1. missing physics quantities in the DSTs (e.g. V0, Kinks, etc ...)

  2. missing detector information or collections of information due to pilot errors or code support

  3. improperly calibrated and unusable data

  4. ...

The net effect of such late discoveries is a drastic increase in the production cycle time, where entire production passes have to be repeated, which could have been prevented by a careful QA procedure.

Production cycles and QA procedure

To address this problem we propose the following production and QA procedure for each major production cycle.

  1. A data sample (e.g. from a selected trigger setup or detector configuration) of not more than 100k events (Au+Au) or 500k events (p+p) will be produced prior to the start of the production of the entire data sample.

  2. This data sample will remain available on disk for a period of two weeks or until all members of “a” QA team (as defined here) have approved the sample (whichever comes first).

  3. After the two week review period, the remainder of the sample is produced with no further delays, with or without the explicit approval of everyone in the QA team.

  4. Production schedules will be vigorously maintained. Missing quantities which are detected after the start of the production run do not necessarily warrant a repetition of the entire run.

  5. The above policy does not apply to special or unique data samples involving calibration or reconstruction studies nor would it apply to samples having no overlaps with other selections. Such unique data samples include, for example, those containing a special trigger, magnetic field setting, beam-line constraint (fill transition), etc., which no other samples have and which, by their nature, require multiple reconstruction passes and/or special attention.

In order to carry out timely and accurate Quality Assurance evaluations during the proposed two week period, we propose the formation of a permanent and QA team consisting of:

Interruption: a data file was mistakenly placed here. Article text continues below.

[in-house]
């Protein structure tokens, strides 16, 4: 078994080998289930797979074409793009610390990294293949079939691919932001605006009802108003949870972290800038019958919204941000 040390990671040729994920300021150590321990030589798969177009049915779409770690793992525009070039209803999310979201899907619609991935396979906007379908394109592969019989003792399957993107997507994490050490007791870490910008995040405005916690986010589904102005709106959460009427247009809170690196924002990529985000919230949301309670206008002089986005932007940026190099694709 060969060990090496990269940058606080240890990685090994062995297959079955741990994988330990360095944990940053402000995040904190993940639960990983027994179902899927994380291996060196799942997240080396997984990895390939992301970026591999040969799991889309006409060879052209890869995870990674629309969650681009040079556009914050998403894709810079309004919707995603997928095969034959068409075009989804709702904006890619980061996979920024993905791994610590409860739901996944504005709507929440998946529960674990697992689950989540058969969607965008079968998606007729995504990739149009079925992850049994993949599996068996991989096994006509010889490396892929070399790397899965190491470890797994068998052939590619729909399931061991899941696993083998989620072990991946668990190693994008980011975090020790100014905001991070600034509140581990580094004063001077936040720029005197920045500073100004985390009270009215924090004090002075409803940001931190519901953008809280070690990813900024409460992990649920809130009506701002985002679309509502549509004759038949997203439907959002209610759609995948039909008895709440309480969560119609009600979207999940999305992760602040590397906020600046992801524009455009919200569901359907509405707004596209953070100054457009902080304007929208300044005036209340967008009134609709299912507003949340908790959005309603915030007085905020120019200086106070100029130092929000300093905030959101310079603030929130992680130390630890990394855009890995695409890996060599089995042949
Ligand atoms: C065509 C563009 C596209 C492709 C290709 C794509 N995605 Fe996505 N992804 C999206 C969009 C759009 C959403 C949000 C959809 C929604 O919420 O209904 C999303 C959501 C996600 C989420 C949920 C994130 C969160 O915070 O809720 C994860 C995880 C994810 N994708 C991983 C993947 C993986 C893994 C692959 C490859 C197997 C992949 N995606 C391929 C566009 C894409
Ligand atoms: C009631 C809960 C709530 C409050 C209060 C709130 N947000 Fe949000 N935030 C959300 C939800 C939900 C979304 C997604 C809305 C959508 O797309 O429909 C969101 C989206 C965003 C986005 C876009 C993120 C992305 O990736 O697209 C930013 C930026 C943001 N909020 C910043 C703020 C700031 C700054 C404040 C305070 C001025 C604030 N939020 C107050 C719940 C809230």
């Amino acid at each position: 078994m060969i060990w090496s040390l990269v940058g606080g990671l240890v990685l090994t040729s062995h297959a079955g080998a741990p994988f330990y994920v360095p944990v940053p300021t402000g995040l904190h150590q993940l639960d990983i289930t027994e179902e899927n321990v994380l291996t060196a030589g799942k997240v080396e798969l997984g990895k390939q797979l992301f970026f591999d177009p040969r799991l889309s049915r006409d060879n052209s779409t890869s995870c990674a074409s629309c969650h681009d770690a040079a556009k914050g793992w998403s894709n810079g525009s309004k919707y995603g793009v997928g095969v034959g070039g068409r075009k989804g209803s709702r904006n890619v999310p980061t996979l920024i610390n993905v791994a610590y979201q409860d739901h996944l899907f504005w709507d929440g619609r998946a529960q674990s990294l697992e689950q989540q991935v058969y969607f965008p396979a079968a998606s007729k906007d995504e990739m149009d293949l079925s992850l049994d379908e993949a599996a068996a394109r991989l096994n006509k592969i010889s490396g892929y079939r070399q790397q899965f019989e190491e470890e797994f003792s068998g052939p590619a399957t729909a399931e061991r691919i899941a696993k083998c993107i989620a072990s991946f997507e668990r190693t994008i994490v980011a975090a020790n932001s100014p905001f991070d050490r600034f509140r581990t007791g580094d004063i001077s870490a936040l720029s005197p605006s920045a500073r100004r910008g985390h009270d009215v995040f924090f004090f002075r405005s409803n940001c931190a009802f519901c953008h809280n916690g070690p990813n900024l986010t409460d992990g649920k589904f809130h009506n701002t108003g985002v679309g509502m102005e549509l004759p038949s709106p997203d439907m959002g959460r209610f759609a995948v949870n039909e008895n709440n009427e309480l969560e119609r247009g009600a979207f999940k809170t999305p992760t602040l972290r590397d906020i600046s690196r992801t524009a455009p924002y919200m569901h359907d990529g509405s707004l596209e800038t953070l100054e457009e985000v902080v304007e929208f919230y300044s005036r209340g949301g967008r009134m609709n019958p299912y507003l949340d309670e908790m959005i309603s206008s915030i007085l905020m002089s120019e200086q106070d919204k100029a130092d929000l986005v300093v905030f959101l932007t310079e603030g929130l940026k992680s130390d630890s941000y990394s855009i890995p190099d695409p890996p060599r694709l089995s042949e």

1. One or two members per Physics Working group. This manpower will be under the responsibility of the PWG conveners. The aim of these individuals will be to rigorously check, via the autoQA system or analysis codes specific to the PWG, for the presence of the required physics quantities of interest to that PWG which are understood to be vital for the PWG’s Physics program and studies.

  2. One or more detector sub-system experts from each of the major detector sub-systems in STAR. The goal of these individuals will be to ensure the presence and sanity of the data specific to that detector sub-system.

  3. Within the understanding that the outcome of such procedure and QA team is a direct positive impact on the Physics capabilities of a PWG, we recommend that this QA service work be done without shift signups or shift credit as is presently being done for DAQ100 and ITTF testing.


Facing important challenges driven by the data amount and Physics needs, we proposed an organized procedure for QA and production relying on a cohesive feedback from the PWG and detector sub-system’s experts within time constraints guidelines. It is understood that the intent is clearly to bring the data readiness to the shortest possible turn around time while avoiding the need for later re-production causing waste of CPU cycles and human hours.